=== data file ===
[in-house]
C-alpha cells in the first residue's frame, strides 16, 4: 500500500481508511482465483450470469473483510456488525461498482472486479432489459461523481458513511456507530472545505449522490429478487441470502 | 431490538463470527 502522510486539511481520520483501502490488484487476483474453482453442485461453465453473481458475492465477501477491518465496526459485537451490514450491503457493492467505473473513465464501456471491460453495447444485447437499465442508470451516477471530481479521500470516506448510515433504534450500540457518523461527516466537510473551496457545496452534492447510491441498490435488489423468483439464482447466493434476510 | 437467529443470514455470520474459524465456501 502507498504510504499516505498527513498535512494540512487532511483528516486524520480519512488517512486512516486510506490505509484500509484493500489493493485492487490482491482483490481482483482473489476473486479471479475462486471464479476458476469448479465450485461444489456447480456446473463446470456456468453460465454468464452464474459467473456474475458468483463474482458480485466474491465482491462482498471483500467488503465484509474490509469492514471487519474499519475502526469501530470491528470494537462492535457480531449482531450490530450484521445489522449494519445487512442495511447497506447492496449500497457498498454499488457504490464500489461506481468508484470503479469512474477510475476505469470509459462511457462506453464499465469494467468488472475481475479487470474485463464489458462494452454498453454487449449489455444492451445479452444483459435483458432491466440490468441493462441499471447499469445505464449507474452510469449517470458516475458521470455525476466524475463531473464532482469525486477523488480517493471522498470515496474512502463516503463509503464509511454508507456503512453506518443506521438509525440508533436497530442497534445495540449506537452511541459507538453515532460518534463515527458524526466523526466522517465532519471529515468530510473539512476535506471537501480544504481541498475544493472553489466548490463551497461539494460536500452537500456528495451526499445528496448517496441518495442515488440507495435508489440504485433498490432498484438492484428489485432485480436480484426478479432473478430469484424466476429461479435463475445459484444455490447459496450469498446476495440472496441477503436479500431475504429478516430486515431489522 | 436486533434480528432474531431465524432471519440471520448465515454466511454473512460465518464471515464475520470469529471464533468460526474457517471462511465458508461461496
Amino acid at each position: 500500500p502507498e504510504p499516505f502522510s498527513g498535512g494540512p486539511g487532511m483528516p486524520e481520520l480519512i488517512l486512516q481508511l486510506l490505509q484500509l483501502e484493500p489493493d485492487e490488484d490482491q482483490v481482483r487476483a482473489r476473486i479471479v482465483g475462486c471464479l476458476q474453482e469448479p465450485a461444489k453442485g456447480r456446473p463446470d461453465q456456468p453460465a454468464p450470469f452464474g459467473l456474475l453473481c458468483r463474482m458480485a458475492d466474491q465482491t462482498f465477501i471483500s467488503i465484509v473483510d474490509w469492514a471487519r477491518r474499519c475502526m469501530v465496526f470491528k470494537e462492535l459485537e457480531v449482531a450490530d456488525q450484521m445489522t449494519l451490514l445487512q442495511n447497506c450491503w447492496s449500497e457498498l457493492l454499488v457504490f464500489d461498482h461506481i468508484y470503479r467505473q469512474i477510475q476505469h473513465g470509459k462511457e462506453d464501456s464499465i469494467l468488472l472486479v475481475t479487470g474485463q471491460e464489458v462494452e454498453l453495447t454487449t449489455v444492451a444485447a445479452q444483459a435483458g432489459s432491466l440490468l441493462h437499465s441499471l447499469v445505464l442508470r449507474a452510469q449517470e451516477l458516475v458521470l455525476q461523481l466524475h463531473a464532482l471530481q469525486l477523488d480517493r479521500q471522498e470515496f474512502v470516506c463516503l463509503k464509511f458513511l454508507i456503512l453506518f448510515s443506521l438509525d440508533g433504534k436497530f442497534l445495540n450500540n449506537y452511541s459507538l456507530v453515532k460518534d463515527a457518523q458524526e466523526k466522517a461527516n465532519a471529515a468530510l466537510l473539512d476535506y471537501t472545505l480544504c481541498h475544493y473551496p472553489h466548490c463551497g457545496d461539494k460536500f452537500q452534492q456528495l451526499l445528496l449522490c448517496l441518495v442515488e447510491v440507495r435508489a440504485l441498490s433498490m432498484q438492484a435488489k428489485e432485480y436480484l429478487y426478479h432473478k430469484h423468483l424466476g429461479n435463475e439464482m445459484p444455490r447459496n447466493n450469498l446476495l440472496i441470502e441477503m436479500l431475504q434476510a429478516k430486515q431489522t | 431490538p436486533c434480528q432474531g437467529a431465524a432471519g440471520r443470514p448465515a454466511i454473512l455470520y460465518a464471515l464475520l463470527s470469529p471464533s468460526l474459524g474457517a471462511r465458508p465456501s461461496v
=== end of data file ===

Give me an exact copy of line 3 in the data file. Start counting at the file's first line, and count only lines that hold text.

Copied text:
Amino acid at each position: 500500500p502507498e504510504p499516505f502522510s498527513g498535512g494540512p486539511g487532511m483528516p486524520e481520520l480519512i488517512l486512516q481508511l486510506l490505509q484500509l483501502e484493500p489493493d485492487e490488484d490482491q482483490v481482483r487476483a482473489r476473486i479471479v482465483g475462486c471464479l476458476q474453482e469448479p465450485a461444489k453442485g456447480r456446473p463446470d461453465q456456468p453460465a454468464p450470469f452464474g459467473l456474475l453473481c458468483r463474482m458480485a458475492d466474491q465482491t462482498f465477501i471483500s467488503i465484509v473483510d474490509w469492514a471487519r477491518r474499519c475502526m469501530v465496526f470491528k470494537e462492535l459485537e457480531v449482531a450490530d456488525q450484521m445489522t449494519l451490514l445487512q442495511n447497506c450491503w447492496s449500497e457498498l457493492l454499488v457504490f464500489d461498482h461506481i468508484y470503479r467505473q469512474i477510475q476505469h473513465g470509459k462511457e462506453d464501456s464499465i469494467l468488472l472486479v475481475t479487470g474485463q471491460e464489458v462494452e454498453l453495447t454487449t449489455v444492451a444485447a445479452q444483459a435483458g432489459s432491466l440490468l441493462h437499465s441499471l447499469v445505464l442508470r449507474a452510469q449517470e451516477l458516475v458521470l455525476q461523481l466524475h463531473a464532482l471530481q469525486l477523488d480517493r479521500q471522498e470515496f474512502v470516506c463516503l463509503k464509511f458513511l454508507i456503512l453506518f448510515s443506521l438509525d440508533g433504534k436497530f442497534l445495540n450500540n449506537y452511541s459507538l456507530v453515532k460518534d463515527a457518523q458524526e466523526k466522517a461527516n465532519a471529515a468530510l466537510l473539512d476535506y471537501t472545505l480544504c481541498h475544493y473551496p472553489h466548490c463551497g457545496d461539494k460536500f452537500q452534492q456528495l451526499l445528496l449522490c448517496l441518495v442515488e447510491v440507495r435508489a440504485l441498490s433498490m432498484q438492484a435488489k428489485e432485480y436480484l429478487y426478479h432473478k430469484h423468483l424466476g429461479n435463475e439464482m445459484p444455490r447459496n447466493n450469498l446476495l440472496i441470502e441477503m436479500l431475504q434476510a429478516k430486515q431489522t | 431490538p436486533c434480528q432474531g437467529a431465524a432471519g440471520r443470514p448465515a454466511i454473512l455470520y460465518a464471515l464475520l463470527s470469529p471464533s468460526l474459524g474457517a471462511r465458508p465456501s461461496v